Evidence of What Works
Data and knowledge to inform aid decisions have improved greatly in the last 20 years. In all models of planning, programming and change the cyclical process requires information and data to provide the evidence for the next iteration of action. Recent global conversations on issues such as the effectiveness of humanitarian action, child survival, value for money and many others, indicate the need for more attention to operational research and evidence generation on actually What Works on the ground.
The increased attention to evaluations of all aspects of the humanitarian system is highlighting common themes including the gap between the generation of evidence and its rapid use in the field. The innovative use of technology, such as mobile phones, often increasingly involving partnerships with the private sector, offers opportunities to speed up the collection of data and information and bringing analysis and availability of evidence and decision making tools closer to decision-makers on the ground and in more real-time. Many information systems are in a process of evolution taking advantage of these types of innovation but examples to date do not always achieve the last and most crucial step of turning evidence into action. What are the technological and technical approaches that would work to make evidence influence action at a local level in real-time and at scale?
Evaluation and production of learning documents are often seen as an extractive process that influences policy (slowly) with little direct benefit to the practitioners on the ground. What if the people adapting and applying the more effective aid projects were the ones also influencing how others work? Can good practice directly guide current practice through a system of cross-cultural and cross-organizational coaching, mentoring and demonstration? Can the good practice be recognized and ‘champions’ be identified to teach others throughout the region? Can innovative learning build local capacity and turn evidence into action?
CHC collaborated with Feinstein International Center at Tufts University to conduct a study in 6 countries, Yemen, South Sudan, Somalia, Ethiopia, Kenya and Nigeria, to consider the constraints on data collection and analysis in extreme food security emergencies in countries with a high risk of famine. There are demonstrated limitations in the availability of high-quality […]
January – December 2017. Yemen, Somalia, South Sudan and Nigeria This study considers the constraints on data collection and analysis in humanitarian emergencies and the effects this has on outcome recommendations. The reports uses four cases, Yemen, Somali , Nigeria and South Sudan, and suggests means of ensuring the independence and objectivity of data collection […]
This was an interactive process, meeting frequently with programme managers, coordinators and field teams to promote a learning approach to programming through experiential learning, or “learning through reflection on doing”, at field level. During the Inception phase of the work CHC consulted with the BRCiS (Building Resilient Communities in Somalia), Consortium Management Unit (CMU) and […]
The CMAM Surge Approach has been developed by Concern Worldwide to help health systems more effectively deliver services for children with acute malnutrition. It is based on the observation that in many contexts the number of children seeking treatment for acute malnutrition tends to peak during certain months of the year. These seasonal ‘surges’ in […]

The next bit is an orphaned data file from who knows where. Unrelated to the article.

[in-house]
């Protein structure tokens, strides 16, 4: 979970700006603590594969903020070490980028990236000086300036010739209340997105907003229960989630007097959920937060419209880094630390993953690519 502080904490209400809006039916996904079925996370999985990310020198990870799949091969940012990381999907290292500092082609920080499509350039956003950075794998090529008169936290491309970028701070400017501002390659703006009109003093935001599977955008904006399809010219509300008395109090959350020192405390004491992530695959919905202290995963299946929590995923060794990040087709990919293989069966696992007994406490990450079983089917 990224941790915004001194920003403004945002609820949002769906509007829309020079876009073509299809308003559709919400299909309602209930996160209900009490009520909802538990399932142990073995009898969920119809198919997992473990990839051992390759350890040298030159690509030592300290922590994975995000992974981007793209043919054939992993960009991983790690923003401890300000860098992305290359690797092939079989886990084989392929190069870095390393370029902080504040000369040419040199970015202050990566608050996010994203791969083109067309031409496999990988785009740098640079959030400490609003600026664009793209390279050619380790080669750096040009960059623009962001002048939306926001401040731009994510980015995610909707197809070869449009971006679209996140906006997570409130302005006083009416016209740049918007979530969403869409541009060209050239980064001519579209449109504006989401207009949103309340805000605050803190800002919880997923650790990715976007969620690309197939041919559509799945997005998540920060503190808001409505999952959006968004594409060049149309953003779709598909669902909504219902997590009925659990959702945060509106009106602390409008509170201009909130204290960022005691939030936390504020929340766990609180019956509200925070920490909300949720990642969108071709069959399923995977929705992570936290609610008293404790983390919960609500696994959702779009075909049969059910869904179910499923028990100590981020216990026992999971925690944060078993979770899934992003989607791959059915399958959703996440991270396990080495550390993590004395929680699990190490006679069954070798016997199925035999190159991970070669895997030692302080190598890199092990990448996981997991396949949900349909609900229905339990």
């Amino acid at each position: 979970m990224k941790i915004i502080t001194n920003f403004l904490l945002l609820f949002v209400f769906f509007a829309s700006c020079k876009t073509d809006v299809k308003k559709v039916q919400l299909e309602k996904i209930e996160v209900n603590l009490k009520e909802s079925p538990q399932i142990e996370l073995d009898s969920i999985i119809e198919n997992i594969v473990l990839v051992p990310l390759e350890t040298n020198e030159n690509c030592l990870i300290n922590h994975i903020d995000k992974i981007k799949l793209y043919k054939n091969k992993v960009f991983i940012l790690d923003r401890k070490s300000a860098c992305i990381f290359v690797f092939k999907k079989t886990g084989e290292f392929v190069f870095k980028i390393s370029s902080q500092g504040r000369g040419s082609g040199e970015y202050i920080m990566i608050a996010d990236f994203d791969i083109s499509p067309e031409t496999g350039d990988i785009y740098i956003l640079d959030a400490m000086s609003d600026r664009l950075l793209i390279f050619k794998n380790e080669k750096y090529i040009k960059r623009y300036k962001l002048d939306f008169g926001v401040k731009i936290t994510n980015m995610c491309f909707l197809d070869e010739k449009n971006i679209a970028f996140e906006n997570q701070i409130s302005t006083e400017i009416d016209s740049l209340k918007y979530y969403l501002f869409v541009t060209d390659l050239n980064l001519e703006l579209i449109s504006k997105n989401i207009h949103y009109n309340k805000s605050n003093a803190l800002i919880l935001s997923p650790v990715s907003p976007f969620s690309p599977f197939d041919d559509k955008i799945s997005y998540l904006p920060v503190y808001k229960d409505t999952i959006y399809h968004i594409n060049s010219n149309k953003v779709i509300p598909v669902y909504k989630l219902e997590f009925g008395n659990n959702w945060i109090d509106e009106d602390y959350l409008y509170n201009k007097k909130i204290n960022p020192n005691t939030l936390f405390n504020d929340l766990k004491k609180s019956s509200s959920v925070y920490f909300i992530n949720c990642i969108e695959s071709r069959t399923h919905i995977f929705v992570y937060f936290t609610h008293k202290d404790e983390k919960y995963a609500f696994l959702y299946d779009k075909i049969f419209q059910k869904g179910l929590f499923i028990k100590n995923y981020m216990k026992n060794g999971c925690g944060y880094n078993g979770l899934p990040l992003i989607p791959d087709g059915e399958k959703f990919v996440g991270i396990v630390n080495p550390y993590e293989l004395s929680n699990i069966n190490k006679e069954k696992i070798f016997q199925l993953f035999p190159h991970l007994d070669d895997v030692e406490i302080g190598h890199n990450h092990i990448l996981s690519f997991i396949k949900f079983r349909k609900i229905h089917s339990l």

CHC is currently contracted by the System Enhancement for Transformative Health (SETH) project to support operational research in Western Kenya. The SETH project’s objective is to improve the quality, availability and access to Maternal, New-born and Child health and nutrition services (MNCHN). A key component of the SETH project is to support the roll-out of […]
NCHC Conducted a comparative case study on famine-risk emergency context in the 4 countries to identify practical recommendations and best practices. Data systems have an emphasis on the reliability and validity of data leaving out analysis. What data is missing? Why is data missing? What to do about missing data? And how best to manage […]
CHC conducted a comparative case study on famine-risk emergency context in Nigeria and identified practical recommendations and best practices. This research analyzed political constraints and factors constraining the linkage between information, analysis and action to develop better practice to protect the independence of analysis underpinning declarations of famine or other severe humanitarian emergencies. The Objectives […]
CHC with partners, Global Emergency Group (GEG), carried out an interactive and iterative evaluation alongside UNICEF’s response to the 2018/17 drought in Kenya, closely monitoring program activities throughout six counties severely impacted by the drought. Over a time period of six months, and through a combination of thorough desk review and a series of extensive […]
Somalia WASH sector is operating in an extremely complex environment where socio-economic, environmental and political factors place WASH actors under tremendous pressure. Somalia is a water-scarce country but it is also a country at war with collapsed infrastructure, limited sector governance and low availability of skilled. The WASH sector has been dominated by short duration […]
Somali-led NGOs were looking to play a greater and more equal role in tackling the humanitarian crisis in Somalia using the Surge Capacity Model which enables the health system. A two-day dialogue for action on aid localization in Somalia was held in Nairobi aimed at bridging the gaps that existed between local and international actors. […]
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